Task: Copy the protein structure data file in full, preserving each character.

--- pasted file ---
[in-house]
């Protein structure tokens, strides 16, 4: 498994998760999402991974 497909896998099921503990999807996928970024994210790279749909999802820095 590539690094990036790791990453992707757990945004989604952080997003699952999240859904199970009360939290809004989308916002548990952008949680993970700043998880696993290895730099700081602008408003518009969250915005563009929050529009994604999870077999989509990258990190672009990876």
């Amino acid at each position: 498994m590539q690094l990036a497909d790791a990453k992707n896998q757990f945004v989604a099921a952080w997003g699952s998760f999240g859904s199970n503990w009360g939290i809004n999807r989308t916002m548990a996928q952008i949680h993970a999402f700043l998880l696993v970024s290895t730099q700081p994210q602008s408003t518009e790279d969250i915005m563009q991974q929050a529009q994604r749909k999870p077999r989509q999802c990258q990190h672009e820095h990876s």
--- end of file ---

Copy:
[in-house]
């Protein structure tokens, strides 16, 4: 498994998760999402991974 497909896998099921503990999807996928970024994210790279749909999802820095 590539690094990036790791990453992707757990945004989604952080997003699952999240859904199970009360939290809004989308916002548990952008949680993970700043998880696993290895730099700081602008408003518009969250915005563009929050529009994604999870077999989509990258990190672009990876």
């Amino acid at each position: 498994m590539q690094l990036a497909d790791a990453k992707n896998q757990f945004v989604a099921a952080w997003g699952s998760f999240g859904s199970n503990w009360g939290i809004n999807r989308t916002m548990a996928q952008i949680h993970a999402f700043l998880l696993v970024s290895t730099q700081p994210q602008s408003t518009e790279d969250i915005m563009q991974q929050a529009q994604r749909k999870p077999r989509q999802c990258q990190h672009e820095h990876s």